More About Us
The Cumberland Presbyterian Church Bertram strives to make a difference in our community and beyond by sharing in the love, encouragement, peace, and forgiveness of our Lord, Jesus Christ. You are invited to join with us and explore our call to Christian discipleship.
Beliefs of the Cumberland Presbyterian Church
The official statement of doctrine of the Cumberland Presbyterian Church is called The Confession of Faith, which the reader is invited to consult for a more complete statement and the Scriptural supporting texts. The statements below are partly in the words of The Confession of Faith and are in part an interpretation of it.
The Bible - Cumberland Presbyterians accept the Bible as the only infallible rule of faith and practice. We believe that the Holy Scriptures comprise the 66 books of the Old and New Testaments. Scriptures are the authoritative rule and guide of all Christian life, practice, and doctrine. They are totally sufficient and must not be added to, superseded, or changed by later tradition, extra-biblical revelation, or worldly wisdom. Every doctrinal formulation, whether of creed, confession, or theology must be put to the test of the full counsel of God in Holy Scripture.
The Godhead – We believe that there is one God. We believe in the divinity of Jesus and the Holy Spirit as well as in God the Father; the three persons are co-existent, co-equal, and co-eternal making up the one triune God.
The Church - We believe in our denomination as a part of the Church of which Christ is the head and all believers in Christ are a part. We believe in cooperation with all who accept Jesus as Christ and Lord.
Salvation - We believe that every person is born into this world as a sinner and in need of spiritual regeneration. This regeneration, along with forgiveness of sins and saving faith, are made possible by Jesus Christ’s death on the cross, His resurrection to life, and His atonement for our sins; and is available freely to any that ask it of Him. We do not believe that good works of any sort will save our souls, but that good deeds are the result of a regenerated life.
Sanctification - We believe that God is faithful and will continue to work in the lives of all believers and that every child of God will continue to grow in grace and become more like Christ and less like the world. All believers are exhorted to live their life in a manner pleasing to God, knowing they will have to give an account to God for their every thought, word, and deed. The spiritual disciplines, especially Bible study, prayer, worship and confession, are a vital means of grace in this regard.
Preservation of Believers - We believe that a person who is truly regenerated will not totally fall away from a state of grace, but will be preserved to everlasting life. Although no Christian is perfect, he or she will ultimately not be satisfied with anything less than a life which is pleasing to Christ. A believer’s ultimate confidence to persevere is based in the sure promise of God to preserve his people until the end, which is most certain.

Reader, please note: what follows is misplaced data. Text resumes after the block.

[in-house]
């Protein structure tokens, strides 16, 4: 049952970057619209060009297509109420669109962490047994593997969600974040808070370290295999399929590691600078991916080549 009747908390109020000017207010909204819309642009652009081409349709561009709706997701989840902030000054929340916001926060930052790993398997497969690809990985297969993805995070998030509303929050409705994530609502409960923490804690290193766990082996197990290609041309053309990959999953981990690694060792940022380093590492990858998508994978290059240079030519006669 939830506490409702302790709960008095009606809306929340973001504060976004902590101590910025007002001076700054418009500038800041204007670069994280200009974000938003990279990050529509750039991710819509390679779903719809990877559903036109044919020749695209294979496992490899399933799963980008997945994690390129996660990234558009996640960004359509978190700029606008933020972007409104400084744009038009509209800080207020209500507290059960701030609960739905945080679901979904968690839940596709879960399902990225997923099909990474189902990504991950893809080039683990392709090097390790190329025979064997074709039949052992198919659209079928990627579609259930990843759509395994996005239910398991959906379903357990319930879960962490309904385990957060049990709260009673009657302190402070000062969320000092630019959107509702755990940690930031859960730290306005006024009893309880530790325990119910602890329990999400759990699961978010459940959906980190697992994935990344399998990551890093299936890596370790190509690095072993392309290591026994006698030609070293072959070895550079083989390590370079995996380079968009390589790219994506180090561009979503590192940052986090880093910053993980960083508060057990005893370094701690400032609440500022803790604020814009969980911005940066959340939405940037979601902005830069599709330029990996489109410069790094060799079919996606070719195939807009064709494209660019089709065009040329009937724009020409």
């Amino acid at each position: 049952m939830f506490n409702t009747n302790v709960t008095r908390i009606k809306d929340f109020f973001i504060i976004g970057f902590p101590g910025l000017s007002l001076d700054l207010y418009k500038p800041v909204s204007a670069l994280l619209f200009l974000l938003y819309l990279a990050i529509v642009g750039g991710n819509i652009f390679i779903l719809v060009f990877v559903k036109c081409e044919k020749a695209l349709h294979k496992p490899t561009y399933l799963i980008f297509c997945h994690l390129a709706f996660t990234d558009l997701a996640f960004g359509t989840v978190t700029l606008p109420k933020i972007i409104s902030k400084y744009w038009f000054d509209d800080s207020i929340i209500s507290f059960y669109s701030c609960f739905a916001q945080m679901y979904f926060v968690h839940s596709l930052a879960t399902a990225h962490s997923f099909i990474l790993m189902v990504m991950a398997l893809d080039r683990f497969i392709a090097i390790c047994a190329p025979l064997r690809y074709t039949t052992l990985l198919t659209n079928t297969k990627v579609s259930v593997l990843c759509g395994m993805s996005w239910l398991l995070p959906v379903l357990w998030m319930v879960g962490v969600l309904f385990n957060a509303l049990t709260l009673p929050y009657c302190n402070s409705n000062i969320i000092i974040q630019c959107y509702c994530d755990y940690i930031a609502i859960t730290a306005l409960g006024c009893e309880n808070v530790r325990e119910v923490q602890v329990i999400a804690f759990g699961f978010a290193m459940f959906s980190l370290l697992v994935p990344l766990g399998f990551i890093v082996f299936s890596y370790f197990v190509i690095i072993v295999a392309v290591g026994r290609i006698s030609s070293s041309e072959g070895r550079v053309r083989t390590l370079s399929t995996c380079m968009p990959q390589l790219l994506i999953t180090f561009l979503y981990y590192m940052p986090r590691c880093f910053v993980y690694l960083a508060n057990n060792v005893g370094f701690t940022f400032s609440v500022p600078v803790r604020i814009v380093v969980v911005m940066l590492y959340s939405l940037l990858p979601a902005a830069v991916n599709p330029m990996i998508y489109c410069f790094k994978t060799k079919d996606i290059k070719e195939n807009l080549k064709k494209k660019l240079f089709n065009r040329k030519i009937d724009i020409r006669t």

The Sacraments - We believe that there are just two sacraments of the Church:
Water Baptism is one sacrament. It is a sign or symbol of the baptism of the Holy Spirit and a seal of the Covenant of Grace. Since the Holy Spirit is always represented in the Scriptures as being poured out on the person, its renewal and cleansing is best symbolized by pouring or sprinkling water upon the head of the one being baptized. We believe that infant children of Christians should be given the seal of the Covenant just as Hebrew children were in Old Testament days. Infant baptism is now that seal, and represents an act of faith on the part of the parents and the Church as the child is dedicated to the Lord. Infant baptism is not an evidence of salvation but is an evidence of non-communicant church membership.
There is no saving power in water baptism, yet it is the duty of all believers not previously baptized to publicly confess Christ in this solemn ordinance and to present their infant children for baptism.
The Lord's Supper is the second sacrament. The symbols to be used are bread and grape juice, which remain after consecration literal bread and juice. Since it is the Lord's Supper and not an ordinance of a particular church, all who acknowledge Jesus as Christ and who have faith to understand the significance of this sacrament are invited to partake of it with us, regardless of their denominational affiliation.
Things to Come - We believe that the bodies of all persons after death return to dust; but their spirits return to God who created them. The spirits of the righteous are received into heaven, and the spirits of the wicked are cast into hell. The Scriptures speak of no other place for departed spirits. We believe that God has appointed a time for the resurrection of the just and the unjust when he will judge the world in righteousness by Christ.
Church Attendance - We believe that Christians should take advantage of the opportunities provided for regular worship in the church. Church attendance is given special emphasis in the vows taken by the members because it is regarded as a means of spiritual growth as well as a means of Christian witness.
Form of Government - Individual congregations are governed by elders who are elected by the people. Each congregation, through its elders, calls its pastor. Pastors and elders of an area are formed into presbyteries. Ministers are received and ordained by presbyteries. Standards for ordination are established by the General Assembly and include educational requirements of at least a college education and a degree from a graduate school of theology. Only ordained ministers receive members by profession of faith and baptism, conduct the communion and officiate at the marriage ceremony. Ruling elders may receive members by letter.